Exposure to natural environments, including forests

Exposure to natural environments, including forests

There is evidence that exposure to natural environments or green spaces has positive health impacts. Exposure to forests specifically has stress-reducing effects – possibly due to the recovery effect of viewing attractive or aesthetic forest landscapes, as well as the forest climate, light conditions and air composition (including essential oils).

Forest environments may also pose risks to human health. For example, people with frequent interactions with forests may be exposed to forest-related infectious diseases. Several emerging infectious diseases (EIDs), the incidence of which in humans has increased in recent decades and could increase further in the future, are associated with forests. The proximate causal factors in the emergence of EIDs include deforestation and other land-use changes, increased contact with forest pathogens among people lacking previous exposure, and pathogen adaptation. EIDs may be transmitted via non-human primate hosts or insect vectors, with a variety of intermediate hosts, including domestic animals.

The role of forests and forest management in the emergence of infectious diseases in humans appears to involve three separate but interacting dynamics:

  1. land-use change and the expansion of human populations into forest areas, resulting in the exposure of immunologically naïve human and domestic animal populations (i.e. those lacking previous experience with microparasitic fauna) to pathogens occurring naturally in wildlife;
  2. forest clearing and alteration producing an increase in the abundance or dispersal of pathogens by influencing host and vector abundance and distribution; and
  3. the alteration of ecohydrological functions such as water infiltration, peak discharge and runoff, thereby facilitating the survival and transport of water-borne pathogens in watersheds and catchment basins.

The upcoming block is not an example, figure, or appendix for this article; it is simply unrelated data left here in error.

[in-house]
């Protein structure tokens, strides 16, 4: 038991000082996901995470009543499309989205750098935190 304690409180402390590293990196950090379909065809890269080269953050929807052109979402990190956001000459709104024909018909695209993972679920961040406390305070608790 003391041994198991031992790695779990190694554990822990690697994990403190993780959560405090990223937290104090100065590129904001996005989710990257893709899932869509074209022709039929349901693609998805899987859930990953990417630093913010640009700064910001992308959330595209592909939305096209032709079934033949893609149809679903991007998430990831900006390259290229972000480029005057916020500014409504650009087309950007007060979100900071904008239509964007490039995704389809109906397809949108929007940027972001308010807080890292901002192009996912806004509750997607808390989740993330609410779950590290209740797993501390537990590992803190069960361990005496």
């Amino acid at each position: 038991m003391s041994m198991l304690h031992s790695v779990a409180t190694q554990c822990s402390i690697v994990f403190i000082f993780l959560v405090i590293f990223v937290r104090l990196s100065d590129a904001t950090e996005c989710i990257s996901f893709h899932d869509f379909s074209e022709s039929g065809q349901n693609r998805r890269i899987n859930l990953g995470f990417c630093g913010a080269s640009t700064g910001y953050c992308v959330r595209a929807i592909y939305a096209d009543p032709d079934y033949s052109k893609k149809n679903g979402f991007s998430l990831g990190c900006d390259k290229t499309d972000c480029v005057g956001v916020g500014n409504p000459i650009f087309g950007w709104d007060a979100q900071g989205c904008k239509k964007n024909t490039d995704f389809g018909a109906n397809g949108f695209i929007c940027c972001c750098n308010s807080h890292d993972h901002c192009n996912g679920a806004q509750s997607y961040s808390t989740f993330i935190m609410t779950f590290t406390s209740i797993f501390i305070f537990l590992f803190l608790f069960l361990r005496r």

These changes are often linked to forest clearing and increased edge habitat, the fragmentation of the forest landscape, and disturbance of the vertical structure and diversity of forest stands.

The virus that causes yellow fever is maintained in a transmission cycle involving arboreal monkeys and sylvatic (jungle) mosquitoes, and a frequent cause of outbreaks is the expansion of human settlements into forests. In many areas, malaria – which causes the largest number of deaths and disabilities of any infectious disease, by far (300 million–500 million cases annually, with a death toll as high as 2.7 million) – is transmitted by forest-associated mosquitoes.

Forests have other risks for human health, such as those posed by forest fires (and associated smoke hazes) and landslides. Forests may harbour dangerous wildlife and toxic plants and fungi. The stings and bites of forest insects, snakes and other animals may cause irritation, pain and, in some cases, deaths in humans. Some forest plants produce pollen, a major cause of allergies, pointing to a clear need to identify non-allergenic or low-allergenic trees and other plants when designing parks and managing urban forests.

The diversity of forest types, wildlife, disease vectors, human populations and cultures, and interactions among these factors, all affect human health. It has been projected that the incidence of disease in forested areas and elsewhere will increase as the climate changes.